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From |
"Anders Alexandersson" <andersalex@gmail.com> |

To |
statalist@hsphsun2.harvard.edu |

Subject |
Re: st: Help please re Ocratio |

Date |
Wed, 31 Oct 2007 11:15:29 -0400 |

Jon Heron (ALSPAC) <Jon.Heron@bristol.ac.uk> would like an extra bit of clarification about the continuation ratio model: > It sounds like, if I want to fit an ocratio model and then examine the > individual pairs of effects I either fit two logistics > > 1 [=1] versus 2 & 3[=0] > 2 [=1] versus 3 [=0] > > and compare with an ocratio on an outcome ordered 1,2,3 > > > or fit two logits > > 1 [=0] versus 2 & 3[=1] > 2 [=0] versus 3 [=1] > > and compare with an ocratio with outcome ordered the other way i.e. > 3,2,1 > > > If this is the case, and a quick experiment with Stata suggests it is, > and since the continuation ratio model is not reversible (unlike > proportional odds), how do I decide which one to do? > > I guess the former I think that the answer depends on what you want to compare. Bender and Benner (2000, 681) suggest that a "forward" continuation ratio model (your option 1) seems useful if the response Y represents "survival times". For example, you want to compare short survival times versus high survival times. In contrast, a "backward" (or reverse) continuation ratio model (your option 2) seems useful if Y represents "disease status". For example, you want to compare bad disease vs mild disease. Bender and Benner illustrate the backward continuation ratio model. It is also important to distinguish between "stopping" and "continuation" continuation ratio models. I find the terminology in the documentation for R's function vgam() by Yee helpful, see http://www.stat.auckland.ac.nz/~yee/VGAM/. I try to summarize the four models here: continuation ratio Probability, j = 1,2 -------------------- -------------------- a. forward stopping P[Y=j|Y>=j] b. reverse stopping P[Y=j+1|Y<=j+1] c. forward continuation P[Y>j|Y>=j] = a with reversed signs d. reverse continuation P[Y<j+1|Y<=j+1] = b with reversed signs It seems to me that logistic regression and Rory Wolfe's -ocratio- estimates (a). Logistic regression assumes equal slopes on original data, or unequal slopes on expanded data. In comparison, -ocratio- assumes equal slopes only but you can test this assumption, and the sign of the slope is opposite but that is easy to handle. It seems that Maarten Buis's -seqlogit- estimates (c). How to estimate version (b) or (d) of the continuation ratio model in Stata, or how to extend the continuation ratio model(s) as a mixed-model? For mixed-model version, the literature (e.g, Grilli 2005) suggests the use of logistic regression on expanded data, but I have not had a chance to try this nor have I found an example to replicate. Any suggestions? References ---------- Bender, R., Benner, A. 2000. Calculating ordinal regression models in SAS and S-Plus. Biometrical Journal 42(6): 677-699. Grilli, L. 2005. The random-effects proportional hazards model with grouped survival data: a comparison between the grouped continuous and continuation ratio versions. Journal of the Royal Statistical Society, Series A. 168(1): 83-94 Anders Alexandersson andersalex@gmail.com * * For searches and help try: * http://www.stata.com/support/faqs/res/findit.html * http://www.stata.com/support/statalist/faq * http://www.ats.ucla.edu/stat/stata/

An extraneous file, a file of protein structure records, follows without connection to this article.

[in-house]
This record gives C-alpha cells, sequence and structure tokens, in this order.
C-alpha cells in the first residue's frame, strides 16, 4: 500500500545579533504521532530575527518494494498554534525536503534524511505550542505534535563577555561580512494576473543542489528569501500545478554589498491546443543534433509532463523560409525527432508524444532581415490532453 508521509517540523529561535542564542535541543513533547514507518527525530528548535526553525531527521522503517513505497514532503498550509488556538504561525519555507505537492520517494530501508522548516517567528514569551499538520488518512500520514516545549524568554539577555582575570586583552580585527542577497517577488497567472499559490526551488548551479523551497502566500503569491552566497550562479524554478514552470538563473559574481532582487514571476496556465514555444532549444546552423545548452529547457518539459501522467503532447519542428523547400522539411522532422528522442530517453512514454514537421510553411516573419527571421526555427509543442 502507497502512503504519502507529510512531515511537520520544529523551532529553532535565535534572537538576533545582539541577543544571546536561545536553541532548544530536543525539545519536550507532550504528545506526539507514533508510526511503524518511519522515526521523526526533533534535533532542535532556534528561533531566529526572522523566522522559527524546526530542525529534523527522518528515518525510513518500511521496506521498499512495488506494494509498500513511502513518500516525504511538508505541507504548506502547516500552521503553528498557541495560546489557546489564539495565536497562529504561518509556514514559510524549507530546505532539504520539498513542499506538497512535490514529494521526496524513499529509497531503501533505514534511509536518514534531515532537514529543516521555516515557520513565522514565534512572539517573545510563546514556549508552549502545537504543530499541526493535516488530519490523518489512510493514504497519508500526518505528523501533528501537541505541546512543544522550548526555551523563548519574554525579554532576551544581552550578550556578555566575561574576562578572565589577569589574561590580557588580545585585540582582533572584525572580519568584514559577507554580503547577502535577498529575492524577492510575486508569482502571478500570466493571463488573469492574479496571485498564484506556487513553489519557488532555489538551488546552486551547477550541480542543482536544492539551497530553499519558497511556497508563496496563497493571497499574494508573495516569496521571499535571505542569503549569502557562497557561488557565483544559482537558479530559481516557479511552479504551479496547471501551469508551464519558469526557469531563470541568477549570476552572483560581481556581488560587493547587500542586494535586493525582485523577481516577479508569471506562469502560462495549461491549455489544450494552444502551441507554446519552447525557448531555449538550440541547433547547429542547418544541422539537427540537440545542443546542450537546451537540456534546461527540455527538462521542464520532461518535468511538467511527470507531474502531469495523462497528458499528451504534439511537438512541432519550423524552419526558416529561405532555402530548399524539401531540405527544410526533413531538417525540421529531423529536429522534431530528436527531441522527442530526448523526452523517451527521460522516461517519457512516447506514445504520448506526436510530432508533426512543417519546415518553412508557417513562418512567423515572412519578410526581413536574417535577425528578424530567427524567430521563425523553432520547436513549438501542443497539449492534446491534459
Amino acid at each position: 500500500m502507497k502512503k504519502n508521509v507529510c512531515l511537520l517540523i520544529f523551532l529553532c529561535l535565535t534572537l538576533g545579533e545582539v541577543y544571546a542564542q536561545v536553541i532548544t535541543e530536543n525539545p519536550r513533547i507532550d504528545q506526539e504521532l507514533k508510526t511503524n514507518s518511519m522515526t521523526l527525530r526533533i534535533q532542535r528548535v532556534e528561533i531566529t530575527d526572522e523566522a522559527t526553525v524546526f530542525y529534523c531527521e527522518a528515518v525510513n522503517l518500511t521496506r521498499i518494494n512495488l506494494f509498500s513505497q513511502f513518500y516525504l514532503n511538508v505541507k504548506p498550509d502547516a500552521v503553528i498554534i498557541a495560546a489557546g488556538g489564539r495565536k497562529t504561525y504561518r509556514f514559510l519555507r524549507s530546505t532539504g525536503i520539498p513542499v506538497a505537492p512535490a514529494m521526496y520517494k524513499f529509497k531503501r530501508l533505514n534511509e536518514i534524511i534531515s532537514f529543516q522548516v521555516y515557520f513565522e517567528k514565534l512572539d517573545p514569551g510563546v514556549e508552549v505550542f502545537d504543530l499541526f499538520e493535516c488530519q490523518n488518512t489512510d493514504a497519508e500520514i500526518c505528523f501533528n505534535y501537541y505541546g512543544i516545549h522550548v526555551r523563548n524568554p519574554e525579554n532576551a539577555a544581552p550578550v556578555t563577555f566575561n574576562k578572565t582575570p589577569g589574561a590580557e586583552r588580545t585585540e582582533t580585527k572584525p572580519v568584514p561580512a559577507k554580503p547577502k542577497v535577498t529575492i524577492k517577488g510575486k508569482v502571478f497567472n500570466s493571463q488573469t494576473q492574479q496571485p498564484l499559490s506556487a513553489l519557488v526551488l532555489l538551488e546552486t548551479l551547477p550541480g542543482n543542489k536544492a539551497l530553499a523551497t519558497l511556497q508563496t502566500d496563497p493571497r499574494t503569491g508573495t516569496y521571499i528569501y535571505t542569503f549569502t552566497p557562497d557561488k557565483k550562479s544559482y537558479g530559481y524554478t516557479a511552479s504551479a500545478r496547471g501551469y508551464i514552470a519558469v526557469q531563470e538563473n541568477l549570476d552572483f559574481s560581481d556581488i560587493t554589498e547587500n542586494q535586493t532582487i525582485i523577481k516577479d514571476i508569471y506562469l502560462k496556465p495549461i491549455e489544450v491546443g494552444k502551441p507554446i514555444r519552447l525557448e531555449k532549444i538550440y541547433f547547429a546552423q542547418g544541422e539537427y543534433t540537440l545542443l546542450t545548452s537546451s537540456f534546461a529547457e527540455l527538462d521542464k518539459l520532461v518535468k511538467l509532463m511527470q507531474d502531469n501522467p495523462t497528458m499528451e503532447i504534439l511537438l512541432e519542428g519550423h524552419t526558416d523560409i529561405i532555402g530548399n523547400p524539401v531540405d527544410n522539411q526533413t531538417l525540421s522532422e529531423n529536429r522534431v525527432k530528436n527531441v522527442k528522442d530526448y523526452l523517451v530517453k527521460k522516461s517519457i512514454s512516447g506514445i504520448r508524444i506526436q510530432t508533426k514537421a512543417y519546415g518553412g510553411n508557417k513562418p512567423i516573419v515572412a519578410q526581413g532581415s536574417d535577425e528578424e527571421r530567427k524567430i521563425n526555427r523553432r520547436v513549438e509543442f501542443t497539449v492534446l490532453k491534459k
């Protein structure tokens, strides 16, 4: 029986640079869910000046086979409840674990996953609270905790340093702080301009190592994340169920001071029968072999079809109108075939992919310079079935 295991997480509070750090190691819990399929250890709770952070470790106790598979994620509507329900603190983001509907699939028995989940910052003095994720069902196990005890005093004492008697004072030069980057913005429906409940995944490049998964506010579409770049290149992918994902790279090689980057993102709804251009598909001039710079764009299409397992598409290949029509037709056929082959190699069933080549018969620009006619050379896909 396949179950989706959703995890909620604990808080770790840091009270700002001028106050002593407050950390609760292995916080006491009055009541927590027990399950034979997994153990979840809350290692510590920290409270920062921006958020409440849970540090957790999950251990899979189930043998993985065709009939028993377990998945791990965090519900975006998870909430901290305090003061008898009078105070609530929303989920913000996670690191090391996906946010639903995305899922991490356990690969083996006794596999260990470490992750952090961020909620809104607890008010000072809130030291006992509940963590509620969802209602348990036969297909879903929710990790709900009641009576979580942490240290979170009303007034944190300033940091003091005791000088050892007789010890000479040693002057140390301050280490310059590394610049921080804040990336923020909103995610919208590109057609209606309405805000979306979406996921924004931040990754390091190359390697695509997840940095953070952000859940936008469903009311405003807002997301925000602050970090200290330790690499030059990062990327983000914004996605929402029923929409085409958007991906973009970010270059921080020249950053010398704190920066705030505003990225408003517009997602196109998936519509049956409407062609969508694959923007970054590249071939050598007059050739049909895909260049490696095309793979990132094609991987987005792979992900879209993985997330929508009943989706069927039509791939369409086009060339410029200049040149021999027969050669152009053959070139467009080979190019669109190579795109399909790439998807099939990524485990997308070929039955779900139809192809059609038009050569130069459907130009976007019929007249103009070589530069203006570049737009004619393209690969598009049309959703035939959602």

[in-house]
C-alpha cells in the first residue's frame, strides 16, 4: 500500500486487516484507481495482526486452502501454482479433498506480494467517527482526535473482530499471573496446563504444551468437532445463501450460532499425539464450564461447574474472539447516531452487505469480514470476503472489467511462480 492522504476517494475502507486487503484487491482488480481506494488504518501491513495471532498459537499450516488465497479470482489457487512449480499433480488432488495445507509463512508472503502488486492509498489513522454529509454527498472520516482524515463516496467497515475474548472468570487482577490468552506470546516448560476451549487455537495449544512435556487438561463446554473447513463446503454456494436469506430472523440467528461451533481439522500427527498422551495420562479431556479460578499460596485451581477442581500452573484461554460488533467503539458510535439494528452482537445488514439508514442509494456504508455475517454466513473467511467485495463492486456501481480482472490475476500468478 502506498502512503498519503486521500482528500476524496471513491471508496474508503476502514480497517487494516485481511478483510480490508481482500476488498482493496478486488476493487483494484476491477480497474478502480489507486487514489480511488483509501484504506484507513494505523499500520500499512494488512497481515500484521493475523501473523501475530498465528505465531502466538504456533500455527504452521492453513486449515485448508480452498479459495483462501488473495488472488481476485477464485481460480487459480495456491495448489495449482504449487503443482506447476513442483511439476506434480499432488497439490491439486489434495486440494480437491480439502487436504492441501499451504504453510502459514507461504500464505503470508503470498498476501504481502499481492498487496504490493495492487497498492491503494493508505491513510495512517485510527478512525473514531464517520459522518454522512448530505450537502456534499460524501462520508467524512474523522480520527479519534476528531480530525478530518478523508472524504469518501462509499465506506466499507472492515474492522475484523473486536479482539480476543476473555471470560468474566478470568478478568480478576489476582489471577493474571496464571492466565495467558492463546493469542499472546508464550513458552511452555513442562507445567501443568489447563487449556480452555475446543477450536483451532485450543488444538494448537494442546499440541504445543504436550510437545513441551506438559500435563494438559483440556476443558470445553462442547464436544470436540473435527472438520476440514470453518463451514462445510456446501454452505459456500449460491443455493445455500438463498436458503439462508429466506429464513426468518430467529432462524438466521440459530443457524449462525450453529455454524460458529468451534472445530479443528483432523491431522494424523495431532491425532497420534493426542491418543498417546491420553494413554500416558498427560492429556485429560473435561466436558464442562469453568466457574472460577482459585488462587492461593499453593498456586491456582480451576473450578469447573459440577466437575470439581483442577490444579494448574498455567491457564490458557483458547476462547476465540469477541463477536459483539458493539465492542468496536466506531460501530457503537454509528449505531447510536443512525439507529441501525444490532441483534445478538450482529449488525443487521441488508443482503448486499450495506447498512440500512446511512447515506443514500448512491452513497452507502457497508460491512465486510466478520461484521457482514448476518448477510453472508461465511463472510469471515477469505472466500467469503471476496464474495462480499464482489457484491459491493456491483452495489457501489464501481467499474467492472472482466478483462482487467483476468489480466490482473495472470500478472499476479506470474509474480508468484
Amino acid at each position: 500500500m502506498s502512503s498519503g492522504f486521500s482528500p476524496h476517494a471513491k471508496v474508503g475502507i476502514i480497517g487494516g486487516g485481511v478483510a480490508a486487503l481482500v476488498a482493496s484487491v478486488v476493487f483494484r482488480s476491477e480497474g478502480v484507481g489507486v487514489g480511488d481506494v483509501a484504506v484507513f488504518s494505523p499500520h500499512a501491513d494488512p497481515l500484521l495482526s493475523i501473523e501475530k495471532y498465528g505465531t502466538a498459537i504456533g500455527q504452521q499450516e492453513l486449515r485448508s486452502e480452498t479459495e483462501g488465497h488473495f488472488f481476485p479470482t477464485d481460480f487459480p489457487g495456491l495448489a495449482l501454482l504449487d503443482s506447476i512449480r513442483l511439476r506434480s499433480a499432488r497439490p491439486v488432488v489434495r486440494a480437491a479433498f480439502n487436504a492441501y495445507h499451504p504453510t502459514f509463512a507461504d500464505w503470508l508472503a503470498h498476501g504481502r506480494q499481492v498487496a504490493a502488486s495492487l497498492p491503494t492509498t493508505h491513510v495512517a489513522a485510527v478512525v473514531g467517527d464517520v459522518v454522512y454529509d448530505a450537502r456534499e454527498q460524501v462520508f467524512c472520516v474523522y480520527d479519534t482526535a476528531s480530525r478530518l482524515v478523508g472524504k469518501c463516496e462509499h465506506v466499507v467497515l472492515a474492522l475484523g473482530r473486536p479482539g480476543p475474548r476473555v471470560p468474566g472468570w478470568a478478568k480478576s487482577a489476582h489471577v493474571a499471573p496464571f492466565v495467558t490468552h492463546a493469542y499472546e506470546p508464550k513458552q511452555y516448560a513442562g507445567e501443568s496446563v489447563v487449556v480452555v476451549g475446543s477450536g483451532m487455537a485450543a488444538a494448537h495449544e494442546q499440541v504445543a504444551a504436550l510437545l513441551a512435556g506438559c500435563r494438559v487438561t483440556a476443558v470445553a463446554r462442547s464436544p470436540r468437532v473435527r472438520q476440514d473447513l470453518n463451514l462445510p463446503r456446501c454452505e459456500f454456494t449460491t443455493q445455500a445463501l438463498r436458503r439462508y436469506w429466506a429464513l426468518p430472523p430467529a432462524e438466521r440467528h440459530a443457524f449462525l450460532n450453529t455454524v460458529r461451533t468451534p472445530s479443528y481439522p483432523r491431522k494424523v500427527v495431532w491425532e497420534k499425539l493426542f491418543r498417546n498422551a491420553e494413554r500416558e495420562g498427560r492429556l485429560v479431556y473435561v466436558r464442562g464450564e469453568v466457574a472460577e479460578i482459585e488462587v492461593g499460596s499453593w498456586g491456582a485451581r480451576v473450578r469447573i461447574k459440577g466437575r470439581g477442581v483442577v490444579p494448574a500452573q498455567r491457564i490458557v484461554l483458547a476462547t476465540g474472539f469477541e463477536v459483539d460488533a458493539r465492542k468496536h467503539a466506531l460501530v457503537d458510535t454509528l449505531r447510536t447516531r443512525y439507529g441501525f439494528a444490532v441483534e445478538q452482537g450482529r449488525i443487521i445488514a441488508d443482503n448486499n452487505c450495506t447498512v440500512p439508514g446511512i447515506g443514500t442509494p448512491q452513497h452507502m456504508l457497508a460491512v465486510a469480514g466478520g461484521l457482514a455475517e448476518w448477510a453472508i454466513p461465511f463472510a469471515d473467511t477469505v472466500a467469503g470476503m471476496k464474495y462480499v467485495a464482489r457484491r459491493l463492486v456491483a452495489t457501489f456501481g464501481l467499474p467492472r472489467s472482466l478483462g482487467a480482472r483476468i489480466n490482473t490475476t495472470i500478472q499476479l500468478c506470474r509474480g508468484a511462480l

**References**:**st: Help please re Ocratio***From:*"Jon Heron (ALSPAC)" <Jon.Heron@bristol.ac.uk>

**Re: st: Help please re Ocratio***From:*"Anders Alexandersson" <andersalex@gmail.com>

**Re: st: Help please re Ocratio***From:*"Jon Heron (ALSPAC)" <Jon.Heron@bristol.ac.uk>

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